Finally, we need to create our storage account.

Go to storage accounts and click create. Make sure to add it into you resource group.

Next add a public container into your storage account.

Set the public access level to container since we will also use the storage account to store the ARM templates instead of using a public git.

You are now ready to use Microsoft Azure Storage Explorer to log into your storage account.

Our first setup

Our initial deployments will consist of 3 types of assets:

  • A set of ARM templates containing information about the server architecture and assets to install on it
  • A set of Sitecore Packages containing the vanilla sitecore and dacpac’s to intitialize the database
  • Some scripts to execute the ARM templates

In our first attempt, we will stick to what is provided by sitecore without making any modifications to packages or templates.

In this effort we will setup a XP1 environment. XP1 is also known as XP Scaled. (XP0 is also known as XP Single)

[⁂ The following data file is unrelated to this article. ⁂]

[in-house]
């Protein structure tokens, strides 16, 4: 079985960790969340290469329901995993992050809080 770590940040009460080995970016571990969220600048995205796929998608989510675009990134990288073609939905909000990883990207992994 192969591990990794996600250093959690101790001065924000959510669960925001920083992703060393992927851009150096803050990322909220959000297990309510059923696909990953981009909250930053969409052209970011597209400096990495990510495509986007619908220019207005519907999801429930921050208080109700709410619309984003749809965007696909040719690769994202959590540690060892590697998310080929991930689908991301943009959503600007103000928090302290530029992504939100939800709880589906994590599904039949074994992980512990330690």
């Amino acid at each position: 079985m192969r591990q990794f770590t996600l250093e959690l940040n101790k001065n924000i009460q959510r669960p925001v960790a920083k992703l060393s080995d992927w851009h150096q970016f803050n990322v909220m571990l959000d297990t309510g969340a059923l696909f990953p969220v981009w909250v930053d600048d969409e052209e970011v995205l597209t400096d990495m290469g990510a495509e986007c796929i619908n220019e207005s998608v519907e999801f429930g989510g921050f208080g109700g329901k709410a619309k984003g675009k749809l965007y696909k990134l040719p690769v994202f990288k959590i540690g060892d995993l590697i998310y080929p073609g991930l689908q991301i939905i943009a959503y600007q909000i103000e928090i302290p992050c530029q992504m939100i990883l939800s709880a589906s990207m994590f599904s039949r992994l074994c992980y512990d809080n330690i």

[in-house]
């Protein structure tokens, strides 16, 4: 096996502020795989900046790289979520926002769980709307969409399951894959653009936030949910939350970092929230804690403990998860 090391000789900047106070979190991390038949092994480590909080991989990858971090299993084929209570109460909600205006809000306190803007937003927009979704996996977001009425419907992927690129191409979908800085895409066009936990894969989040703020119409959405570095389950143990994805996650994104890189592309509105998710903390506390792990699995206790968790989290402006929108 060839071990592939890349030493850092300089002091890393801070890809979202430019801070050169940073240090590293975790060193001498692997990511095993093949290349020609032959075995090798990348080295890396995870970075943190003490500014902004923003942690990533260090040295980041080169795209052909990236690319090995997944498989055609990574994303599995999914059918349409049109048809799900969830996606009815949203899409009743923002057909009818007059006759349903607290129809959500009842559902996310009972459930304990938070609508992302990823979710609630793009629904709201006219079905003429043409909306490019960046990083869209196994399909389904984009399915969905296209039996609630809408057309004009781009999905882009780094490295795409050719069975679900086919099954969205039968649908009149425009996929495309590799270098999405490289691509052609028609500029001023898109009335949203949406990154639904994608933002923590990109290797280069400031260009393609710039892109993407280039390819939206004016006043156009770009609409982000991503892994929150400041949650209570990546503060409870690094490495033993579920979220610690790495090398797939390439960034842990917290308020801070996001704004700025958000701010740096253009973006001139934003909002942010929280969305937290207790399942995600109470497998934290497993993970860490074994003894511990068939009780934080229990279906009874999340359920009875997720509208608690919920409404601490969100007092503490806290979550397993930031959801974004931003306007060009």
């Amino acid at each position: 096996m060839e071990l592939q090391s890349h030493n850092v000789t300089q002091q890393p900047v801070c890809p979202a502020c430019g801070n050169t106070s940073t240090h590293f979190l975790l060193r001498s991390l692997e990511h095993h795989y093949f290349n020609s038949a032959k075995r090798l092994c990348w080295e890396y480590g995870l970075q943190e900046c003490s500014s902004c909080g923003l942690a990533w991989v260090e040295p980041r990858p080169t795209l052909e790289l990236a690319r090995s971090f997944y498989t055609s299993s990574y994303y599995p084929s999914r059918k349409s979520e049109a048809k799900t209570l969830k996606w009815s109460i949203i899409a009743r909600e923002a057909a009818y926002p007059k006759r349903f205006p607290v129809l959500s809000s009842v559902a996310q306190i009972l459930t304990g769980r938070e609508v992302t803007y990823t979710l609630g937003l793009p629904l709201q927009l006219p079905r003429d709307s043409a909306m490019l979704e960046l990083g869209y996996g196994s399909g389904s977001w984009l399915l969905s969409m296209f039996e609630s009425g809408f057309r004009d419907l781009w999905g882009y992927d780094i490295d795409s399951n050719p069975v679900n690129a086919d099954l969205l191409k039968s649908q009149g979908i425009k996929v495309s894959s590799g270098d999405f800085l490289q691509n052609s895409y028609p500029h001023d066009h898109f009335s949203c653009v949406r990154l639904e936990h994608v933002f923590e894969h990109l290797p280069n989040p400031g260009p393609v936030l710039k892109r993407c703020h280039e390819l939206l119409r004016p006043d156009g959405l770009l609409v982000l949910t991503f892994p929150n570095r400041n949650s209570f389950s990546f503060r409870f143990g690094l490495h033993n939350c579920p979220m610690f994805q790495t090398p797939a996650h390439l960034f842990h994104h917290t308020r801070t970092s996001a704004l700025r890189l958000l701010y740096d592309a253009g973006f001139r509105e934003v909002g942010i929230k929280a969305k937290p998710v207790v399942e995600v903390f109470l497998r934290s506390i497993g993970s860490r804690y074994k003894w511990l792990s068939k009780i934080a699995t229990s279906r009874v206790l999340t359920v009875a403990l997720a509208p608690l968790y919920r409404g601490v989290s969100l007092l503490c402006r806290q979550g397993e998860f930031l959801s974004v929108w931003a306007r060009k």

Sitecore Packages

First, we need to get the sitecore packages from .

Download the packages for XP Scaled under “Download options for Azure AppService”.

Once downloaded, upload them to your storage account in the “packages/xp1” folder. (You will need to create this)

ARM Templates

Next we will need to upload the ARM templates.

These can be downloaded from GitHub.

Store them in you storage account under “Templates/xp1”


Please download this zip file

It contains some scripts and parameter files in this filestructure:

    • Source
      • deployment
        • Environments
          • Development
        • Scripts
          • Functions
          • Provision-Deploy

Create a certificate

Before starting a Sitecore 9.0 deployment, you must obtain or generate an authentication certificate and store it in PKCS #12 format (.pfx).

Create this certificate and add it into <<project_root>>/Source/deployment/Environments/Development

Sitecore License

Add your sitecore license into <<project_root>>/Source/deployment/Environments/Development

Parameter file

First we need to adapt the azuredeploy.parameters.json file in the Environments/Development folder.

Pay attention to these fields, the other ones can be left blank.

  • sitecoreAdminPassword: choose a password for the admin user (preferable not “b” :-))